Law Religion Culture Review

Exploring the intersections of law, religion and culture. Copyright by Richard J. Radcliffe. All rights reserved.

Monday, May 09, 2005

Using Scripture in Trial, Part V.

Within the last two weeks, the California Supreme Court has addressed another death penalty case where the prosecutor deigned to quote scripture. Link it here:

The defendant appealed and argued, among many other things, that the biblical references required a reversal of the death sentence. The California Supreme Court disagreed and affirmed.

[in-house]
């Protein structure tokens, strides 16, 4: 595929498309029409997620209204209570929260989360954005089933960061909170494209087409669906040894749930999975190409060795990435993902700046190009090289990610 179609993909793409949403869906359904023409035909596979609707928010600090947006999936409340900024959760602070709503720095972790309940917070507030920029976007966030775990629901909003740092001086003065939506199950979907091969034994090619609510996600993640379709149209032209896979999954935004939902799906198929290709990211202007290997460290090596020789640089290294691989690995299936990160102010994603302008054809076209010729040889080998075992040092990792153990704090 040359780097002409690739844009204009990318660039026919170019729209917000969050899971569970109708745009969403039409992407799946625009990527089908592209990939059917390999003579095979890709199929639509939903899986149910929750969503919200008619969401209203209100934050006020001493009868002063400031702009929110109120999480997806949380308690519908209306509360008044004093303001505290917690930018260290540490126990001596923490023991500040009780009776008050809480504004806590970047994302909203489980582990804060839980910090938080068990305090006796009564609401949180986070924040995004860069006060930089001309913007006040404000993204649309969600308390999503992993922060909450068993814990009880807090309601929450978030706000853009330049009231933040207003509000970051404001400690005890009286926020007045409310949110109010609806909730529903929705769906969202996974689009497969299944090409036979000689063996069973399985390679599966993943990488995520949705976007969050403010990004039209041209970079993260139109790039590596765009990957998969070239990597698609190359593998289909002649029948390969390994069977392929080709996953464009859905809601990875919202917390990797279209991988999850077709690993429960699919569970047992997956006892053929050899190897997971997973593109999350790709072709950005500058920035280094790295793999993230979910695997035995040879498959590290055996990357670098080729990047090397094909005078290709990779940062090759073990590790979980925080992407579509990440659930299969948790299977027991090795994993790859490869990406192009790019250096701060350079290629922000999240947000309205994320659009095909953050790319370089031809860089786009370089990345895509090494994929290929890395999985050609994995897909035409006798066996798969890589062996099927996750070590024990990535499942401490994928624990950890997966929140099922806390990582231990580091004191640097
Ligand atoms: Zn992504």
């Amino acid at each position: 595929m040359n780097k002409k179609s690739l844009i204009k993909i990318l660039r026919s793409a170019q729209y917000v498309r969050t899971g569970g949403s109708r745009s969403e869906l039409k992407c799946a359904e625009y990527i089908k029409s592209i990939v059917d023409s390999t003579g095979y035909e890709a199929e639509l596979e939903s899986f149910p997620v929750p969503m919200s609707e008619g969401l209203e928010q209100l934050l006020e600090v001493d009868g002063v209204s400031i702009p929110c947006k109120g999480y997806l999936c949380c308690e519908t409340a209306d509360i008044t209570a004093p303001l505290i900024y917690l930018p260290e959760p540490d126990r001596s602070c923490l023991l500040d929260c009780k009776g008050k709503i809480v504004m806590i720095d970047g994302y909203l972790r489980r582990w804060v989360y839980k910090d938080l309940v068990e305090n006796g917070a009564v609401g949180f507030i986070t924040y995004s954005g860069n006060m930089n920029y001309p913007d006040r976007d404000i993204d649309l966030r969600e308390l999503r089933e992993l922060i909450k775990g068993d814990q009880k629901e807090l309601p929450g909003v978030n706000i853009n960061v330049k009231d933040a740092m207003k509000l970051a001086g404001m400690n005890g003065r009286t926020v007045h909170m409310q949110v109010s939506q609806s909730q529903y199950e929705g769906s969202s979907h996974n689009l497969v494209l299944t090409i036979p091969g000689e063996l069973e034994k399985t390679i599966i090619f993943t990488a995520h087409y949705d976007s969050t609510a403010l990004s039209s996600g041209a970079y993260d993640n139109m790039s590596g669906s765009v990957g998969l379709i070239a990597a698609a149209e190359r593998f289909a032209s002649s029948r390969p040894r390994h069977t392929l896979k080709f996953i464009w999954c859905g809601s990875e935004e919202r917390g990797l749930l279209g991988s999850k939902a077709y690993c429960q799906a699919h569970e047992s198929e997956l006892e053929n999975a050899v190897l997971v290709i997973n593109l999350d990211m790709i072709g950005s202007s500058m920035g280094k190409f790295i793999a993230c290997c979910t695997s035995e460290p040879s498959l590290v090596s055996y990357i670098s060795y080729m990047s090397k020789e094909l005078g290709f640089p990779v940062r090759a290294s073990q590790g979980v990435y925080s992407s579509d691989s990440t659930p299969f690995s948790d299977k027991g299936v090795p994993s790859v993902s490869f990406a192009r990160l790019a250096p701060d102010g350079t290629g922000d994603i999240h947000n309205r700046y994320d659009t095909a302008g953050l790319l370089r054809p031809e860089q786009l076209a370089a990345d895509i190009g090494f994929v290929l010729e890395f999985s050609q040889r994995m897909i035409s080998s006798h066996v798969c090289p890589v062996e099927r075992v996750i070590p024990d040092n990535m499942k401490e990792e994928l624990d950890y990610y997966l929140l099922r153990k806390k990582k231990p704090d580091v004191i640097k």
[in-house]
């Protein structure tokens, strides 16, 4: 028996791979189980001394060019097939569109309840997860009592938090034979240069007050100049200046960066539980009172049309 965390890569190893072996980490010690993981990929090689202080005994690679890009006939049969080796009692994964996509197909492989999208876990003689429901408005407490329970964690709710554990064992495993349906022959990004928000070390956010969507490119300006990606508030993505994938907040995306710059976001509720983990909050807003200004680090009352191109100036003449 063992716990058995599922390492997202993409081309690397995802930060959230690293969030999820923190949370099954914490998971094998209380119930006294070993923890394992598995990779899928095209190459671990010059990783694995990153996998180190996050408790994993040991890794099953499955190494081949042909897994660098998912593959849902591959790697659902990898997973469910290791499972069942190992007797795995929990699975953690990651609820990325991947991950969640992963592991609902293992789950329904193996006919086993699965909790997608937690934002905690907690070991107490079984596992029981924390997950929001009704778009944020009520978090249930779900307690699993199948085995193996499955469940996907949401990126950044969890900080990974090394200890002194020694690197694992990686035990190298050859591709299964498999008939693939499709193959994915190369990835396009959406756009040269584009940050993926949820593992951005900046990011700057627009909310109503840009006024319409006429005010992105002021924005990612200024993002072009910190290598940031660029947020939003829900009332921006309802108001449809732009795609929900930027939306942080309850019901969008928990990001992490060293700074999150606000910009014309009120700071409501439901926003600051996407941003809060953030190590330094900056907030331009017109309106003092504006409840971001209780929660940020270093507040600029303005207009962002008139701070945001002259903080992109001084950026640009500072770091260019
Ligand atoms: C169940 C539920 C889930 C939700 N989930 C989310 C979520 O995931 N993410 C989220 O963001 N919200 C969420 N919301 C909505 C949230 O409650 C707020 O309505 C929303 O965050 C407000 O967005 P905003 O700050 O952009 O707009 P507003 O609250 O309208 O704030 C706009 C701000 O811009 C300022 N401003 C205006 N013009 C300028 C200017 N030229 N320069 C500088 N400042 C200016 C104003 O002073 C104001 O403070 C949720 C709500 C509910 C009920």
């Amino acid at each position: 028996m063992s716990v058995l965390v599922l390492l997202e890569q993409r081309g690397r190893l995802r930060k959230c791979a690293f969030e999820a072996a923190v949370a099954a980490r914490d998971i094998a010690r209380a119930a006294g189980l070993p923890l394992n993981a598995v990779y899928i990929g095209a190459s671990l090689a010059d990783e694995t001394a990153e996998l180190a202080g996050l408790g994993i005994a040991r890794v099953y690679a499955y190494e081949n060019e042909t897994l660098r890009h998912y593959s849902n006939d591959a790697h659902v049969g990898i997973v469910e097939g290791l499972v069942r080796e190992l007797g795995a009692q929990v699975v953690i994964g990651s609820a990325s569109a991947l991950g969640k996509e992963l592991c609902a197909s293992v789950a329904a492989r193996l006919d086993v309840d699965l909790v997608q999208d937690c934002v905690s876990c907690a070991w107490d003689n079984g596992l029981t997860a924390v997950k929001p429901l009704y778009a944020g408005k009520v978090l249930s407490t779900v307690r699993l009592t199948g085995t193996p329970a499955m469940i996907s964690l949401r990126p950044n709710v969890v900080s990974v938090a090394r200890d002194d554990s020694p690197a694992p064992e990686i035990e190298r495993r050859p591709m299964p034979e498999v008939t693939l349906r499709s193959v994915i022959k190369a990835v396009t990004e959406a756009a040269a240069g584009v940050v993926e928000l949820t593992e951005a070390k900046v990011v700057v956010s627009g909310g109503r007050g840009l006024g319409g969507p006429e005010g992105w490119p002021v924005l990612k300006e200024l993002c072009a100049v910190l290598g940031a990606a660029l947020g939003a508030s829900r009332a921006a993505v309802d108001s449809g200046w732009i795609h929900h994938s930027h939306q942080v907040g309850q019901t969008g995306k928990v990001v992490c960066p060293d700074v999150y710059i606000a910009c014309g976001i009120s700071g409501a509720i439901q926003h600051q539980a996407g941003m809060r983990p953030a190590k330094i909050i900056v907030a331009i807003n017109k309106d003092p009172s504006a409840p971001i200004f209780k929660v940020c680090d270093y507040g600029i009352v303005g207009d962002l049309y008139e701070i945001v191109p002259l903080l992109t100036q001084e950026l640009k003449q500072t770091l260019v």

Unlike the March, 2005 case (People v. Harrison) that we discussed here, here and here, this opinion does not provide the supposedly offending scripture quotations or even references to what the prosecutor said.

This omission is odd because word economy was not a virtue of this opinion. It spans over 115 pages. Yet, despite all that verbiage, the Court nowhere informs the reader what actually was argued to the jury with respect to scripture.

In fact, this abject lack of factual analysis, if written on a law school exam, would garner a very low grade.